After making billions selling our resources to China, Forrest turns to green rent-seeking
In 2003, Twiggy Forrest’s company Anaconda Nickel was wound up after it sold shares to meet debt repayments following a delay in its mine and cost blow out.
At the time, industry veteran and resources and mining manager at Altitude Private Wealth Peter Rudd explained how the demise of Anaconda came about:
“He is pretty good, Twiggy, at convincing people from overseas to buy part of the dream … as we know with Anaconda, that eventually fell over.”
Almost two decades later, Twiggy is still using the same business strategy.
As reported by The Australian, Twiggy’s Fortescue Metals Group – the low-cost, low-quality iron ore producer that made its billions off the rapid militarisation of the CCP – has spent its time convincing green fund managers to back his pie-in-the-sky green hydrogen pipedreams.
For instance, Fortescue Future Industries just bought its own private jet to ferry chief executive Julie Shuttleworth around the world, with recent stops in Britain, Canada, Argentina, Papua New Guinea and even on the Spanish island of Tenerife.
Fortescue Future Industries has its own “global brand manager” who has run high-profile advertising campaigns around the globe, backing both the adoption of hydrogen as a fuel, and promoting FFI as the best way to get a piece of the action.
In one advertisement Twiggy warned that “the party is over” for the fossil fuel industry. “Green hydrogen is the fuel of the future. I’m already in. You’re not going to let me take it all, are you?” he then asked. And at the FLOP26 Glasgow climate gabfest, Twiggy made sure he was the centre of attention by painting a fleet of London taxis green and ordering hydrogen-fuelled buses.
Twiggy has even recruited high-profile globalist politicians and bureaucrats to help him “convince people from overseas to buy part of the dream”. For example, he invited Malcolm and Lucy Turnbull, former foreign minister and Turnbull loyalist Julie Bishop and former chief scientist Alan Finkel to a secret February summit hosted by a luxury Margaret River resort to discuss “green hydrogen”.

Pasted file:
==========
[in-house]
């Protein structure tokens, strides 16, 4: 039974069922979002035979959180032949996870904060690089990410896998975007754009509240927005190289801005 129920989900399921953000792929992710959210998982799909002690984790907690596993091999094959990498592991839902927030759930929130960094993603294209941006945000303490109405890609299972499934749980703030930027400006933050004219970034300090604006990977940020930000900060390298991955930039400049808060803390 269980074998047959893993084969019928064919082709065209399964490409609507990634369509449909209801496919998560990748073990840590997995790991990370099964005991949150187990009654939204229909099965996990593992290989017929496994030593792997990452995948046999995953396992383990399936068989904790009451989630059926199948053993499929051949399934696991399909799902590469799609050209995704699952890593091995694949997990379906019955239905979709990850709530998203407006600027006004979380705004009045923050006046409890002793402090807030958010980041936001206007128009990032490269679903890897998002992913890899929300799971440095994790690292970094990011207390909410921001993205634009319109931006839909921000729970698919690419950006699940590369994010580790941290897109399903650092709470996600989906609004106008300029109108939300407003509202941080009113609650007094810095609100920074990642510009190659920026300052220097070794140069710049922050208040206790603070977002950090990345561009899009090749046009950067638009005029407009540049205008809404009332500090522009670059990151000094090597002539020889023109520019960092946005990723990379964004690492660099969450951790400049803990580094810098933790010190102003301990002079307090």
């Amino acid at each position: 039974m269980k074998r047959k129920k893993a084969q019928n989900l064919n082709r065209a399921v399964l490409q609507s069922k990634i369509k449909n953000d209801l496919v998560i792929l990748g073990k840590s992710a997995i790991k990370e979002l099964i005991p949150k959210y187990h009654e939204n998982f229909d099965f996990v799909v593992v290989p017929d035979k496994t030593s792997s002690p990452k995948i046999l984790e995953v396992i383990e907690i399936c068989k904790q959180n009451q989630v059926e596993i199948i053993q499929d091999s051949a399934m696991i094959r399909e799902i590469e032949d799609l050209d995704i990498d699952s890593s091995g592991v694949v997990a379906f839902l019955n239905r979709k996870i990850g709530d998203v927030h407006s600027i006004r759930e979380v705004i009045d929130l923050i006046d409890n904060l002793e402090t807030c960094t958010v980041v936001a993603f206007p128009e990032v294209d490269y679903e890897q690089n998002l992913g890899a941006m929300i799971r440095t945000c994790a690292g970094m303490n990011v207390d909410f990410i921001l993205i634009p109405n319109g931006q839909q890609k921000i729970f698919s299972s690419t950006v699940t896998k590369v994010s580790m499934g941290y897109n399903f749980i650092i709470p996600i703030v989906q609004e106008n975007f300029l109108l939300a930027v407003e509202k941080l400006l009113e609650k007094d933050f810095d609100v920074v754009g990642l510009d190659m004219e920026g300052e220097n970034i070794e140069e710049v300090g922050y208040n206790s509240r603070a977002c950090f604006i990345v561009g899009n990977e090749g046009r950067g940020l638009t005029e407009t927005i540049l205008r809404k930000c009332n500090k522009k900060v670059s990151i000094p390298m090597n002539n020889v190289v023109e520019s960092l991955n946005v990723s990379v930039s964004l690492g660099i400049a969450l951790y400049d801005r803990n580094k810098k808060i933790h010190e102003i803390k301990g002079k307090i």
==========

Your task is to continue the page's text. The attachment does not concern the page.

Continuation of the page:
Where will this get Twiggy and his Fortescue Metals Group?
Although nobody can predict the future, judging by his track record it can’t be good; and ADVANCE certainly isn’t the only organisation that holds concerns for Fortescue shareholders.
According to The Australian, Twiggy’s focus on marketing and “convincing people from overseas to buy part of the dream” has “heightened worries among some institutional investors who would prefer Fortescue stick to its metals and minerals businesses, and are concerned the hydrogen dream is a risky diversification for the company and a significant distraction from its money-making iron ore arm.”
For instance, Morgans analyst Adrian Prendergast wrote in a note to clients this week that “questions are emerging over how much focus [Fortescue] is placing on renewables versus its core iron ore business”.
“The next five years in iron ore are likely to be more difficult than the last five years, warranting more focus or even possibly diversification into other mature markets. We … have lost conviction in the overarching strategy and capital framework,” he said.
So why does the share price continue to rise modestly? The short answer is the company is now built on a pile of money from green bankers.
An analysis of information gathered via Bloomberg shows several investment funds and exchange-traded funds with words such as “ethical”, “ESG” (environmental, social, and governance), “global sustainability” and “socially responsible” in their titles having bought in or topped up their Fortescue stakes or started tracking the stock this year.
One is the Vanguard Ethically Conscious Share exchange traded funds, which tracks ASX-listed stocks but “excludes companies with significant business activities involving fossil fuels, nuclear power, alcohol … and other controversies”. Global investment houses such as UBS, Blackrock and Dimensional Fund Advisors hold or track Fortescue in similar funds or ETFs.
One UBS fund holds Fortescue via the MSCI World Climate Paris Aligned Index for investors wanting exposure to companies pursuing “opportunities arising from the transition to a lower carbon economy while aligning with the Paris Agreement requirements”.
This is the reason why Fortescue can avoid facing reality when it comes to its pie-in-the-sky green pipe dreams. The bankers who are now backing Forrest are more interested in virtue-signalling and taking advantage of green regulations, net zero targets and taxpayer subsidies to make a quick buck. Forget basic economics. Forget physics. Forget reality itself.
Let’s watch Twiggy try to build just 13 of the 100+ projects his company has identified for $195 billion – 3.5 times higher than Fortescue’s market capitalisation.
Let’s watch him attempt to build a 250,000 tonne a year hydrogen production that would need about 5GW of new renewable energy generation capacity – or more than the entire capacity of WA’s South West Integrated System, which serves the Perth metropolitan region, including FFI’s headquarters.
Let’s see if he can produce his target 15 million tonnes of green hydrogen per year in Australia – a task that would require 750 TWh of electricity production, more than three times Australia’s total annual electricity demand (224 TWh), along with 135 million tonnes of water.
And let’s hope it’s not a repeat of Anaconda Nickel when the chickens come home to roost...
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